Hearing loss is a surprisingly common condition, affecting more than 11 million people in the UK alone, and that number is set to increase to 15.6 million by 2035*. It can be a daunting prospect for both those affected and their loved ones, especially as many people struggle to admit that they are experiencing hearing loss and may not even realise that they are affected until they have been treated.
However, hearing loss is something that happens to everyone as a natural part of the aging process and is nothing to be ashamed off. Here are some handy tips to help if you think your loved one may be experiencing hearing loss:
The sooner your partner seeks help for their hearing the better their hearing is likely to be for the long-term. If they have been diagnosed with hearing loss suitable for hearing aids, the earlier they start wearing them, the slower the rate of hearing deterioration due to natural wear and tear will be.
Offer to join them at a hearing test. Hearing checks should be incorporated into your usual healthcare routine. If they’re reluctant to go for a hearing test, offer to have one too and make an effort to book regular appointments for both of you. We recommend that everyone over the age of 55 has a hearing check once a year.
Highlight new technology. Digital hearing aids don’t just turn up the volume, they identify the sounds you want to hear and help filter out the rest – perfect for conversations in noisy rooms. They learn and remember your settings for different situations meaning they automatically adjust dependent on the surrounding environment. You can also let your partner know about equipment that can help, like doorbell-alerting devices or loop systems.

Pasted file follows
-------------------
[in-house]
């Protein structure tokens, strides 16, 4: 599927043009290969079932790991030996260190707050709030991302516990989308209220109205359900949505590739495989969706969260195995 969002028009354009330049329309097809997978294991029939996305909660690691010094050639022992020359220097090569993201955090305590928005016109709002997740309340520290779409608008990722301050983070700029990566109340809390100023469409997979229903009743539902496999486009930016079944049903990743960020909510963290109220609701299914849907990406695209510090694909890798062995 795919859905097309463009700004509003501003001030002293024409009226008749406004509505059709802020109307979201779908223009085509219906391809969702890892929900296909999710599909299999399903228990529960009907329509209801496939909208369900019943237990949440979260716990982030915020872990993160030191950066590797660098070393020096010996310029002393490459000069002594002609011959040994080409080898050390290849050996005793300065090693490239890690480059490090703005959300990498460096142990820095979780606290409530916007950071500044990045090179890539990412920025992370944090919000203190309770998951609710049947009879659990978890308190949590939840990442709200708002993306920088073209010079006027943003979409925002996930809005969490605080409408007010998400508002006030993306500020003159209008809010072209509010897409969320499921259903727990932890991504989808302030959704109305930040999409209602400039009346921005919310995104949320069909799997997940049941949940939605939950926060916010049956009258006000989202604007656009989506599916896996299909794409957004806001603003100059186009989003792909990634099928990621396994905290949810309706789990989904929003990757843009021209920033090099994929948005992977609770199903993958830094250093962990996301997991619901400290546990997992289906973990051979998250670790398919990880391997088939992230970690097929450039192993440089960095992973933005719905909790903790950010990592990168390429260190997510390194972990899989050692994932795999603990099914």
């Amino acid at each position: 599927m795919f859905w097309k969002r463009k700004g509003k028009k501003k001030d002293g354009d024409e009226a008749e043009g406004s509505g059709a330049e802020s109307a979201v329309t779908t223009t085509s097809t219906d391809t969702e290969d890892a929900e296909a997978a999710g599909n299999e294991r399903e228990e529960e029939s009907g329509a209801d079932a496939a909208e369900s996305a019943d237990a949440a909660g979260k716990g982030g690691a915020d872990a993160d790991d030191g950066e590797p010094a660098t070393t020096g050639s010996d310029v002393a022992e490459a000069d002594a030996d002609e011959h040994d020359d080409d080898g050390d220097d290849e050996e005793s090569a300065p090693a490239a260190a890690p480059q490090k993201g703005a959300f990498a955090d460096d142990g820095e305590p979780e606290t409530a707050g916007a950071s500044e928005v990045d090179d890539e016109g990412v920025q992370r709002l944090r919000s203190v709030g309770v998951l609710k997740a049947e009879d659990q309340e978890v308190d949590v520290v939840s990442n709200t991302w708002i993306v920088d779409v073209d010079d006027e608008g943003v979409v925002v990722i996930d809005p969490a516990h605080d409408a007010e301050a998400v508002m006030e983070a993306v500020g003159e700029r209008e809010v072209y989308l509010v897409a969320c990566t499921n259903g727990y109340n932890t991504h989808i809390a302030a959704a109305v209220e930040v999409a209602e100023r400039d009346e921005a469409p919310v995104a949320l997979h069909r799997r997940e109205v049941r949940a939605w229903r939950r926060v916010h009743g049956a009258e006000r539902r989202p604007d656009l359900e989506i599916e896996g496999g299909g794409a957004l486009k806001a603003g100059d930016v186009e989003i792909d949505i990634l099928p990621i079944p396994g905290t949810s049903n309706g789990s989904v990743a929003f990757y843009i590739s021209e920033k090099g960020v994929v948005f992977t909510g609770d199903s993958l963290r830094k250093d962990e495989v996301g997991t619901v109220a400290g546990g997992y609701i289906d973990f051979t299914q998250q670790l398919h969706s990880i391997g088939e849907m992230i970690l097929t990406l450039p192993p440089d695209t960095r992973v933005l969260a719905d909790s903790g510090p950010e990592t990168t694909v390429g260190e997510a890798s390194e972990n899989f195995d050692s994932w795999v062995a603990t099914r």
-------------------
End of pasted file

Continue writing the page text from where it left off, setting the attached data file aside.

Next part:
First off, ask what they find the most helpful and make an effort to talk a little more slowly and clearly. It also helps to face them so they can lip-read and avoid speaking over other people in their presence.
Get their attention. Before you start speaking to your partner, say their name or make a gesture to ensure you have their full attention from the start. That way they’re less likely to miss words.
Always respect their independence. Rather than doing everything for them, encourage them to do as much as possible for themselves. Allow them to speak for themselves in conversations or when ordering from a menu and answer the phone or doorbell on their own.
Support your partner
Make an effort to be supportive and try to understand their experience. Offering to attend hearing checks with them so that you are both fully informed will make a big difference.
Be patient. Hearing loss can be incredibly frustrating for the person affected, especially during the early stages of diagnosis so it is important not to lose your cool with them. It is a fact of life so do your best to be understanding and rephrase rather than repeat yourself to avoid appearing patronising.
Encourage them to make the most of life. For many, hearing loss can be incredibly isolating. Make sure you plan lots of fun things to do together in environments with little background noise, such as going for long walks.
*Action on Hearing Loss: hearing Matters Report 2015